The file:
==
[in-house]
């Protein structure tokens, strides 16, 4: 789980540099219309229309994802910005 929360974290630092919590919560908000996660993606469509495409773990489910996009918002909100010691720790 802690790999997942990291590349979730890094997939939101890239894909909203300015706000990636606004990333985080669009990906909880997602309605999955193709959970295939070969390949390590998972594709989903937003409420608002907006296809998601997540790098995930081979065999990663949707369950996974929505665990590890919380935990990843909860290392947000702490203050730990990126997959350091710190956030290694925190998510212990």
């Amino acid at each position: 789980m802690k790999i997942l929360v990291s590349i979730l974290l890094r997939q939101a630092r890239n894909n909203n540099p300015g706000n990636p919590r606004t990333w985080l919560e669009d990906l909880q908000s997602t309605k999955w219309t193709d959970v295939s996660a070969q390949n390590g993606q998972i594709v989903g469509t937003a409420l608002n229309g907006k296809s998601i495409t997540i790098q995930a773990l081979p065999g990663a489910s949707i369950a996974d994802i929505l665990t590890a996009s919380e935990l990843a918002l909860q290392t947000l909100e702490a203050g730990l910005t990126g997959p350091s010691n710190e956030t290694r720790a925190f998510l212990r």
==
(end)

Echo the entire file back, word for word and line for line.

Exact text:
[in-house]
């Protein structure tokens, strides 16, 4: 789980540099219309229309994802910005 929360974290630092919590919560908000996660993606469509495409773990489910996009918002909100010691720790 802690790999997942990291590349979730890094997939939101890239894909909203300015706000990636606004990333985080669009990906909880997602309605999955193709959970295939070969390949390590998972594709989903937003409420608002907006296809998601997540790098995930081979065999990663949707369950996974929505665990590890919380935990990843909860290392947000702490203050730990990126997959350091710190956030290694925190998510212990």
């Amino acid at each position: 789980m802690k790999i997942l929360v990291s590349i979730l974290l890094r997939q939101a630092r890239n894909n909203n540099p300015g706000n990636p919590r606004t990333w985080l919560e669009d990906l909880q908000s997602t309605k999955w219309t193709d959970v295939s996660a070969q390949n390590g993606q998972i594709v989903g469509t937003a409420l608002n229309g907006k296809s998601i495409t997540i790098q995930a773990l081979p065999g990663a489910s949707i369950a996974d994802i929505l665990t590890a996009s919380e935990l990843a918002l909860q290392t947000l909100e702490a203050g730990l910005t990126g997959p350091s010691n710190e956030t290694r720790a925190f998510l212990r």